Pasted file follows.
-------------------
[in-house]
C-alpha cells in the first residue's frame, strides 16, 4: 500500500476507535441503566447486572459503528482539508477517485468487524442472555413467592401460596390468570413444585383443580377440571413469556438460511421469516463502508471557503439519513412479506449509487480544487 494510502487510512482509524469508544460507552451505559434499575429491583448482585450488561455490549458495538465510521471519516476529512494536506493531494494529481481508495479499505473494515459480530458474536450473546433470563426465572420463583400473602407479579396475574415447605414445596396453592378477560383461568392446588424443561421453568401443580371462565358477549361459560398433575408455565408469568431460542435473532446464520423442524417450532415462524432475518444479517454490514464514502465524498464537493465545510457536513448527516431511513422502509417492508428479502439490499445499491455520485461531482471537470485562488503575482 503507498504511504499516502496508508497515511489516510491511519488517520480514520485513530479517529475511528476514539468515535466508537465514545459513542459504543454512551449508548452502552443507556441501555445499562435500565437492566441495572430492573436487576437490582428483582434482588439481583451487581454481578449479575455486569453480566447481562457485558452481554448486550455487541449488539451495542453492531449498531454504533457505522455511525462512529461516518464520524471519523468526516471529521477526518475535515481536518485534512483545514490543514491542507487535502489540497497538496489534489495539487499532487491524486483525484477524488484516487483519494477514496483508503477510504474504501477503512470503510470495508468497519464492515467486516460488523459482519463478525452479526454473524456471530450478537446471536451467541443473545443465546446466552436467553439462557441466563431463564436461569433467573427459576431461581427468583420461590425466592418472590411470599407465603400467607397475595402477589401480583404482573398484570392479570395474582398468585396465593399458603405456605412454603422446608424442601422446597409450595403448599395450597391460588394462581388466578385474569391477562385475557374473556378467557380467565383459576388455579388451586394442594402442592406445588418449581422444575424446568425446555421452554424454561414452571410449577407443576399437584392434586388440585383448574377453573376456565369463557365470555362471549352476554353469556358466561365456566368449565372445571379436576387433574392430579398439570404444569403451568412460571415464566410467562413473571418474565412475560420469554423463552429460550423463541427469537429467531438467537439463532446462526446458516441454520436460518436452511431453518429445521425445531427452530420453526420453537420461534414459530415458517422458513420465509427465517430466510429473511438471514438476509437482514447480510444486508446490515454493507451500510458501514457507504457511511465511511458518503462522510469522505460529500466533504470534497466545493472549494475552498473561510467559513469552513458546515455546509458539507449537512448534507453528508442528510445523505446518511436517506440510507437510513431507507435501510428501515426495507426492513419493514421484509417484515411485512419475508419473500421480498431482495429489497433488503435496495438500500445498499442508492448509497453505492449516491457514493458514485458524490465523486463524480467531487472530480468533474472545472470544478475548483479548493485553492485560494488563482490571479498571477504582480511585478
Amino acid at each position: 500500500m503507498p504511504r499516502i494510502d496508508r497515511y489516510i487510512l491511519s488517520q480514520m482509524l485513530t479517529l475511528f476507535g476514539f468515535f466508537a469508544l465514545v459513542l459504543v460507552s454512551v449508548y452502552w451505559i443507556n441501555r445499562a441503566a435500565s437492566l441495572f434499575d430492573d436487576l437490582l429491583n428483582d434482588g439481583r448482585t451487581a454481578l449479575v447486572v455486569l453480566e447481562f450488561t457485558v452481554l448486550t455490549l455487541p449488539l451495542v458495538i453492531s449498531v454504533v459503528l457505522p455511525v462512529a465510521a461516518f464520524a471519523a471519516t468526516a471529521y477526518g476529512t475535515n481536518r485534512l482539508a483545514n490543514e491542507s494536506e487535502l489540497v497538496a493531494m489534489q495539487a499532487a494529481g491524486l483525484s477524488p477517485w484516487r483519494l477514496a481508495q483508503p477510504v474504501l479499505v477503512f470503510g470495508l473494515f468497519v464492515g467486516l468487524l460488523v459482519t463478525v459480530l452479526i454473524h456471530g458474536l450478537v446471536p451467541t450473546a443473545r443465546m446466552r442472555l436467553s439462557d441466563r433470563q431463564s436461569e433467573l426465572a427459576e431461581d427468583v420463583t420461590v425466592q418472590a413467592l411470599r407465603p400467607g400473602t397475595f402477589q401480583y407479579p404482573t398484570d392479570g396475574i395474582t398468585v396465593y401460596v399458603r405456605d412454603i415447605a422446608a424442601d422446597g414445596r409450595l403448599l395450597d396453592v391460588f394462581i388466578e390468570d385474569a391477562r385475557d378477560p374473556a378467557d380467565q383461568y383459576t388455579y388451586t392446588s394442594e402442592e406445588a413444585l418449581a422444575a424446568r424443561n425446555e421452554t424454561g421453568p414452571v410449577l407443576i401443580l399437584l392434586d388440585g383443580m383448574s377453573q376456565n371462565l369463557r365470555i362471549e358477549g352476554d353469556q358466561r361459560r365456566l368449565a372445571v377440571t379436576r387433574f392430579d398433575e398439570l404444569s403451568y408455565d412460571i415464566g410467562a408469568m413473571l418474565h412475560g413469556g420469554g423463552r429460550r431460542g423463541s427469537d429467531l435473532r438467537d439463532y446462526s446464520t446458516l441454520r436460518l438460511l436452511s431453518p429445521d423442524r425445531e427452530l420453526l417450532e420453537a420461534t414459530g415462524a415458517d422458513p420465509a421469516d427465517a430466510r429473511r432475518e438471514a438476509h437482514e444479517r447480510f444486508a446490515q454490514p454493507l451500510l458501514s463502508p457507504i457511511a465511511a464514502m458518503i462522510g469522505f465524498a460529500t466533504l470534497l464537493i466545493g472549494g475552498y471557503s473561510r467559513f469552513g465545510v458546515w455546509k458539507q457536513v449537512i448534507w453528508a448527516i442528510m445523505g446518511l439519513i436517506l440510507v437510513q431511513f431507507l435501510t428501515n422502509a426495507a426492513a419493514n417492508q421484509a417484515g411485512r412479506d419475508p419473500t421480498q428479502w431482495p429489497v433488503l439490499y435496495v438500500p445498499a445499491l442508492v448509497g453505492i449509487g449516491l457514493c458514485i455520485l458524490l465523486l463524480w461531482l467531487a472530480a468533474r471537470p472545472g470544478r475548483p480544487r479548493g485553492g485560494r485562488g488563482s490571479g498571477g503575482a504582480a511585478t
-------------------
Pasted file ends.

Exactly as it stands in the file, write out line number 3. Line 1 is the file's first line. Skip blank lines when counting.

Amino acid at each position: 500500500m503507498p504511504r499516502i494510502d496508508r497515511y489516510i487510512l491511519s488517520q480514520m482509524l485513530t479517529l475511528f476507535g476514539f468515535f466508537a469508544l465514545v459513542l459504543v460507552s454512551v449508548y452502552w451505559i443507556n441501555r445499562a441503566a435500565s437492566l441495572f434499575d430492573d436487576l437490582l429491583n428483582d434482588g439481583r448482585t451487581a454481578l449479575v447486572v455486569l453480566e447481562f450488561t457485558v452481554l448486550t455490549l455487541p449488539l451495542v458495538i453492531s449498531v454504533v459503528l457505522p455511525v462512529a465510521a461516518f464520524a471519523a471519516t468526516a471529521y477526518g476529512t475535515n481536518r485534512l482539508a483545514n490543514e491542507s494536506e487535502l489540497v497538496a493531494m489534489q495539487a499532487a494529481g491524486l483525484s477524488p477517485w484516487r483519494l477514496a481508495q483508503p477510504v474504501l479499505v477503512f470503510g470495508l473494515f468497519v464492515g467486516l468487524l460488523v459482519t463478525v459480530l452479526i454473524h456471530g458474536l450478537v446471536p451467541t450473546a443473545r443465546m446466552r442472555l436467553s439462557d441466563r433470563q431463564s436461569e433467573l426465572a427459576e431461581d427468583v420463583t420461590v425466592q418472590a413467592l411470599r407465603p400467607g400473602t397475595f402477589q401480583y407479579p404482573t398484570d392479570g396475574i395474582t398468585v396465593y401460596v399458603r405456605d412454603i415447605a422446608a424442601d422446597g414445596r409450595l403448599l395450597d396453592v391460588f394462581i388466578e390468570d385474569a391477562r385475557d378477560p374473556a378467557d380467565q383461568y383459576t388455579y388451586t392446588s394442594e402442592e406445588a413444585l418449581a422444575a424446568r424443561n425446555e421452554t424454561g421453568p414452571v410449577l407443576i401443580l399437584l392434586d388440585g383443580m383448574s377453573q376456565n371462565l369463557r365470555i362471549e358477549g352476554d353469556q358466561r361459560r365456566l368449565a372445571v377440571t379436576r387433574f392430579d398433575e398439570l404444569s403451568y408455565d412460571i415464566g410467562a408469568m413473571l418474565h412475560g413469556g420469554g423463552r429460550r431460542g423463541s427469537d429467531l435473532r438467537d439463532y446462526s446464520t446458516l441454520r436460518l438460511l436452511s431453518p429445521d423442524r425445531e427452530l420453526l417450532e420453537a420461534t414459530g415462524a415458517d422458513p420465509a421469516d427465517a430466510r429473511r432475518e438471514a438476509h437482514e444479517r447480510f444486508a446490515q454490514p454493507l451500510l458501514s463502508p457507504i457511511a465511511a464514502m458518503i462522510g469522505f465524498a460529500t466533504l470534497l464537493i466545493g472549494g475552498y471557503s473561510r467559513f469552513g465545510v458546515w455546509k458539507q457536513v449537512i448534507w453528508a448527516i442528510m445523505g446518511l439519513i436517506l440510507v437510513q431511513f431507507l435501510t428501515n422502509a426495507a426492513a419493514n417492508q421484509a417484515g411485512r412479506d419475508p419473500t421480498q428479502w431482495p429489497v433488503l439490499y435496495v438500500p445498499a445499491l442508492v448509497g453505492i449509487g449516491l457514493c458514485i455520485l458524490l465523486l463524480w461531482l467531487a472530480a468533474r471537470p472545472g470544478r475548483p480544487r479548493g485553492g485560494r485562488g488563482s490571479g498571477g503575482a504582480a511585478t